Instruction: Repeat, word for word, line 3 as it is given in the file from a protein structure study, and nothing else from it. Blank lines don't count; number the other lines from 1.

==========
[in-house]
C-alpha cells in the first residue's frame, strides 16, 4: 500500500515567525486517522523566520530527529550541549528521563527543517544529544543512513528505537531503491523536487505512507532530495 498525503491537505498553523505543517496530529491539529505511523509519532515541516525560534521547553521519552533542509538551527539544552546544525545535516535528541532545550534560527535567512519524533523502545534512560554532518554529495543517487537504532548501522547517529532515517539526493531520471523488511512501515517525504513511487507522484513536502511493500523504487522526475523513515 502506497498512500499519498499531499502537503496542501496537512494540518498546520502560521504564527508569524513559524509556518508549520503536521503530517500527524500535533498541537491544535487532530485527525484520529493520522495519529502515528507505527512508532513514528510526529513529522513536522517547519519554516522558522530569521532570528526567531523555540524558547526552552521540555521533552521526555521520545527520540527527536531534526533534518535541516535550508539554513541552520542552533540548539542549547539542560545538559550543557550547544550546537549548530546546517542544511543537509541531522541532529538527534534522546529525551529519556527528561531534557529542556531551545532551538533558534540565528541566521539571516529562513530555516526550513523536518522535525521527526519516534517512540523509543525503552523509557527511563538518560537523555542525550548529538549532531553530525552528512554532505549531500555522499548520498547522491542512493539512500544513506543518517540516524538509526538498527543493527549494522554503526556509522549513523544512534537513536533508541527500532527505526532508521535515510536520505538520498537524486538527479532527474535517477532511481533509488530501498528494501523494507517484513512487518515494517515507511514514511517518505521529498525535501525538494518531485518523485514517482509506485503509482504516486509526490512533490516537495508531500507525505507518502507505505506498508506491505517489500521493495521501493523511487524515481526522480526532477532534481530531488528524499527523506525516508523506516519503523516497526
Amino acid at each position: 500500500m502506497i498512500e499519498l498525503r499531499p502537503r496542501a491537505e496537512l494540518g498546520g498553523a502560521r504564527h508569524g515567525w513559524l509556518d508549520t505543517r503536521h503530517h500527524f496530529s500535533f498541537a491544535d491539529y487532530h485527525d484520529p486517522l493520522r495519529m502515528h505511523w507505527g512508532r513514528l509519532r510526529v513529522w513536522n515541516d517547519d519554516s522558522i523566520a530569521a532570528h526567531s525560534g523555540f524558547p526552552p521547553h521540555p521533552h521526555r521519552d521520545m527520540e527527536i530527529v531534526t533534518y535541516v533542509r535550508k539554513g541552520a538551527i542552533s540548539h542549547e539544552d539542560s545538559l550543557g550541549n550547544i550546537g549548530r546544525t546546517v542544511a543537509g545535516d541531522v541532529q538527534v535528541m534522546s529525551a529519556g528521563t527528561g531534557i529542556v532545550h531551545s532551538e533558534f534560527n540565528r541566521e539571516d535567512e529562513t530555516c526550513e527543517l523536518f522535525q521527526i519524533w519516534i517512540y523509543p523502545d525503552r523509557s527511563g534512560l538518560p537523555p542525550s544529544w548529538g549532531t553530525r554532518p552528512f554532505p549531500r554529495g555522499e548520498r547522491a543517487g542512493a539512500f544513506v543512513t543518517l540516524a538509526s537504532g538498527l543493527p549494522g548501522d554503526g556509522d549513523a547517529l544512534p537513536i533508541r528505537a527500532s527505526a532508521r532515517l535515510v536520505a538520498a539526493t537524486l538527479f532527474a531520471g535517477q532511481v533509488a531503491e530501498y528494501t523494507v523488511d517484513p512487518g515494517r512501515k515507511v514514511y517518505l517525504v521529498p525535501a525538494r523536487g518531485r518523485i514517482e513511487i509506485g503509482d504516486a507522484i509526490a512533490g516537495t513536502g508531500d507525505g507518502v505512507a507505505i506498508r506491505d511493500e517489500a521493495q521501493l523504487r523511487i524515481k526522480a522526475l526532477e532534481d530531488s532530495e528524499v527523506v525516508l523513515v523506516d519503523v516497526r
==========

Amino acid at each position: 500500500m502506497i498512500e499519498l498525503r499531499p502537503r496542501a491537505e496537512l494540518g498546520g498553523a502560521r504564527h508569524g515567525w513559524l509556518d508549520t505543517r503536521h503530517h500527524f496530529s500535533f498541537a491544535d491539529y487532530h485527525d484520529p486517522l493520522r495519529m502515528h505511523w507505527g512508532r513514528l509519532r510526529v513529522w513536522n515541516d517547519d519554516s522558522i523566520a530569521a532570528h526567531s525560534g523555540f524558547p526552552p521547553h521540555p521533552h521526555r521519552d521520545m527520540e527527536i530527529v531534526t533534518y535541516v533542509r535550508k539554513g541552520a538551527i542552533s540548539h542549547e539544552d539542560s545538559l550543557g550541549n550547544i550546537g549548530r546544525t546546517v542544511a543537509g545535516d541531522v541532529q538527534v535528541m534522546s529525551a529519556g528521563t527528561g531534557i529542556v532545550h531551545s532551538e533558534f534560527n540565528r541566521e539571516d535567512e529562513t530555516c526550513e527543517l523536518f522535525q521527526i519524533w519516534i517512540y523509543p523502545d525503552r523509557s527511563g534512560l538518560p537523555p542525550s544529544w548529538g549532531t553530525r554532518p552528512f554532505p549531500r554529495g555522499e548520498r547522491a543517487g542512493a539512500f544513506v543512513t543518517l540516524a538509526s537504532g538498527l543493527p549494522g548501522d554503526g556509522d549513523a547517529l544512534p537513536i533508541r528505537a527500532s527505526a532508521r532515517l535515510v536520505a538520498a539526493t537524486l538527479f532527474a531520471g535517477q532511481v533509488a531503491e530501498y528494501t523494507v523488511d517484513p512487518g515494517r512501515k515507511v514514511y517518505l517525504v521529498p525535501a525538494r523536487g518531485r518523485i514517482e513511487i509506485g503509482d504516486a507522484i509526490a512533490g516537495t513536502g508531500d507525505g507518502v505512507a507505505i506498508r506491505d511493500e517489500a521493495q521501493l523504487r523511487i524515481k526522480a522526475l526532477e532534481d530531488s532530495e528524499v527523506v525516508l523513515v523506516d519503523v516497526r